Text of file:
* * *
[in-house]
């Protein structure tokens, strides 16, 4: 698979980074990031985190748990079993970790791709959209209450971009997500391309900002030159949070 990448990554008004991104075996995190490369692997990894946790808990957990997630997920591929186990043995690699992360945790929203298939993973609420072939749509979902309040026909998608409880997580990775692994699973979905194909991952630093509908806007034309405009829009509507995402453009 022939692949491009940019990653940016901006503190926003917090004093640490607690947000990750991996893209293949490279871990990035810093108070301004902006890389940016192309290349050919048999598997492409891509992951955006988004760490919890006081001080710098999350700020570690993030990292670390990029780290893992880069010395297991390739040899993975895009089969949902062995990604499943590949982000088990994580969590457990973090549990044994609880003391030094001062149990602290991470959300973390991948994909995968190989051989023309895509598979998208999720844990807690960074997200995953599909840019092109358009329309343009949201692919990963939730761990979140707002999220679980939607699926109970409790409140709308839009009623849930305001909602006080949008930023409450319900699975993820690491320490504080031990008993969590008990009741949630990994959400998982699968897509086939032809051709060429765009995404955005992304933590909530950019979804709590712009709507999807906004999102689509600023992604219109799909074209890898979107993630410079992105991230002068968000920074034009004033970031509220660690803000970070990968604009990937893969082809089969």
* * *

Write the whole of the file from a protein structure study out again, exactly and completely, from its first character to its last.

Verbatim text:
[in-house]
């Protein structure tokens, strides 16, 4: 698979980074990031985190748990079993970790791709959209209450971009997500391309900002030159949070 990448990554008004991104075996995190490369692997990894946790808990957990997630997920591929186990043995690699992360945790929203298939993973609420072939749509979902309040026909998608409880997580990775692994699973979905194909991952630093509908806007034309405009829009509507995402453009 022939692949491009940019990653940016901006503190926003917090004093640490607690947000990750991996893209293949490279871990990035810093108070301004902006890389940016192309290349050919048999598997492409891509992951955006988004760490919890006081001080710098999350700020570690993030990292670390990029780290893992880069010395297991390739040899993975895009089969949902062995990604499943590949982000088990994580969590457990973090549990044994609880003391030094001062149990602290991470959300973390991948994909995968190989051989023309895509598979998208999720844990807690960074997200995953599909840019092109358009329309343009949201692919990963939730761990979140707002999220679980939607699926109970409790409140709308839009009623849930305001909602006080949008930023409450319900699975993820690491320490504080031990008993969590008990009741949630990994959400998982699968897509086939032809051709060429765009995404955005992304933590909530950019979804709590712009709507999807906004999102689509600023992604219109799909074209890898979107993630410079992105991230002068968000920074034009004033970031509220660690803000970070990968604009990937893969082809089969």